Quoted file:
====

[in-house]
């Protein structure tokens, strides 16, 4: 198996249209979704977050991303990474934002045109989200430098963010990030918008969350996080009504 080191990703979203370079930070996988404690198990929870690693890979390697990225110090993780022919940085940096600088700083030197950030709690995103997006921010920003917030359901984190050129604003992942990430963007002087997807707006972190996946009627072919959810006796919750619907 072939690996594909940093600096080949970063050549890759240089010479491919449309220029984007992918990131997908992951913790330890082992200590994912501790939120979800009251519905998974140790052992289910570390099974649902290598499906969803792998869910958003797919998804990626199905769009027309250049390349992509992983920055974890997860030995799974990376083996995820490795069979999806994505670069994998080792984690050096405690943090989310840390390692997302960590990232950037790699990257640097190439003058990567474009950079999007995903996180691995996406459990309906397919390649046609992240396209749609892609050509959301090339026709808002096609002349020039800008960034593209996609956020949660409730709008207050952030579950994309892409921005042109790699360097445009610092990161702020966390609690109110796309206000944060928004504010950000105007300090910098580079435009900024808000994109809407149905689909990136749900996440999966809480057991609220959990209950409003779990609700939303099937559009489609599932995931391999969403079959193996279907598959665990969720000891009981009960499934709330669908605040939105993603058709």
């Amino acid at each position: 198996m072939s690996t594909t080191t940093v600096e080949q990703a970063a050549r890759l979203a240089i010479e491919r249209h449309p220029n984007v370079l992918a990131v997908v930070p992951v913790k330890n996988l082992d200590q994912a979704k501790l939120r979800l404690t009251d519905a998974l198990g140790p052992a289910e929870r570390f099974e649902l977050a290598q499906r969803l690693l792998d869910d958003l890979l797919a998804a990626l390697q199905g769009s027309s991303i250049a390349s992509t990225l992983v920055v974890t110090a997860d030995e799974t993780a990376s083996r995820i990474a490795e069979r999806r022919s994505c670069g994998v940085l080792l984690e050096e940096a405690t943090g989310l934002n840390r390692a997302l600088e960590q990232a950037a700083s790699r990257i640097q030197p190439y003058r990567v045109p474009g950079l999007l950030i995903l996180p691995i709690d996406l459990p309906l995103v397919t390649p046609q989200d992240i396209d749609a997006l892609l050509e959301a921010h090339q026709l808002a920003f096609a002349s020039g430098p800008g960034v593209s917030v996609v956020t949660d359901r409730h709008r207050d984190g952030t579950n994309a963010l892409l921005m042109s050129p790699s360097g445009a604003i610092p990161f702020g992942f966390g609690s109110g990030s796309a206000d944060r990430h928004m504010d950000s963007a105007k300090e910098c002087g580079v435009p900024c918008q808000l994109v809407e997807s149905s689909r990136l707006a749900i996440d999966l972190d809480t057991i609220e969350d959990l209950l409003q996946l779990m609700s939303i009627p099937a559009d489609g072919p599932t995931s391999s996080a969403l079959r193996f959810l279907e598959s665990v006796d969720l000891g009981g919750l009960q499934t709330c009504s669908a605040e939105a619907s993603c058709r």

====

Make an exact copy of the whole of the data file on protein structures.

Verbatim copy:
[in-house]
């Protein structure tokens, strides 16, 4: 198996249209979704977050991303990474934002045109989200430098963010990030918008969350996080009504 080191990703979203370079930070996988404690198990929870690693890979390697990225110090993780022919940085940096600088700083030197950030709690995103997006921010920003917030359901984190050129604003992942990430963007002087997807707006972190996946009627072919959810006796919750619907 072939690996594909940093600096080949970063050549890759240089010479491919449309220029984007992918990131997908992951913790330890082992200590994912501790939120979800009251519905998974140790052992289910570390099974649902290598499906969803792998869910958003797919998804990626199905769009027309250049390349992509992983920055974890997860030995799974990376083996995820490795069979999806994505670069994998080792984690050096405690943090989310840390390692997302960590990232950037790699990257640097190439003058990567474009950079999007995903996180691995996406459990309906397919390649046609992240396209749609892609050509959301090339026709808002096609002349020039800008960034593209996609956020949660409730709008207050952030579950994309892409921005042109790699360097445009610092990161702020966390609690109110796309206000944060928004504010950000105007300090910098580079435009900024808000994109809407149905689909990136749900996440999966809480057991609220959990209950409003779990609700939303099937559009489609599932995931391999969403079959193996279907598959665990969720000891009981009960499934709330669908605040939105993603058709």
């Amino acid at each position: 198996m072939s690996t594909t080191t940093v600096e080949q990703a970063a050549r890759l979203a240089i010479e491919r249209h449309p220029n984007v370079l992918a990131v997908v930070p992951v913790k330890n996988l082992d200590q994912a979704k501790l939120r979800l404690t009251d519905a998974l198990g140790p052992a289910e929870r570390f099974e649902l977050a290598q499906r969803l690693l792998d869910d958003l890979l797919a998804a990626l390697q199905g769009s027309s991303i250049a390349s992509t990225l992983v920055v974890t110090a997860d030995e799974t993780a990376s083996r995820i990474a490795e069979r999806r022919s994505c670069g994998v940085l080792l984690e050096e940096a405690t943090g989310l934002n840390r390692a997302l600088e960590q990232a950037a700083s790699r990257i640097q030197p190439y003058r990567v045109p474009g950079l999007l950030i995903l996180p691995i709690d996406l459990p309906l995103v397919t390649p046609q989200d992240i396209d749609a997006l892609l050509e959301a921010h090339q026709l808002a920003f096609a002349s020039g430098p800008g960034v593209s917030v996609v956020t949660d359901r409730h709008r207050d984190g952030t579950n994309a963010l892409l921005m042109s050129p790699s360097g445009a604003i610092p990161f702020g992942f966390g609690s109110g990030s796309a206000d944060r990430h928004m504010d950000s963007a105007k300090e910098c002087g580079v435009p900024c918008q808000l994109v809407e997807s149905s689909r990136l707006a749900i996440d999966l972190d809480t057991i609220e969350d959990l209950l409003q996946l779990m609700s939303i009627p099937a559009d489609g072919p599932t995931s391999s996080a969403l079959r193996f959810l279907e598959s665990v006796d969720l000891g009981g919750l009960q499934t709330c009504s669908a605040e939105a619907s993603c058709r």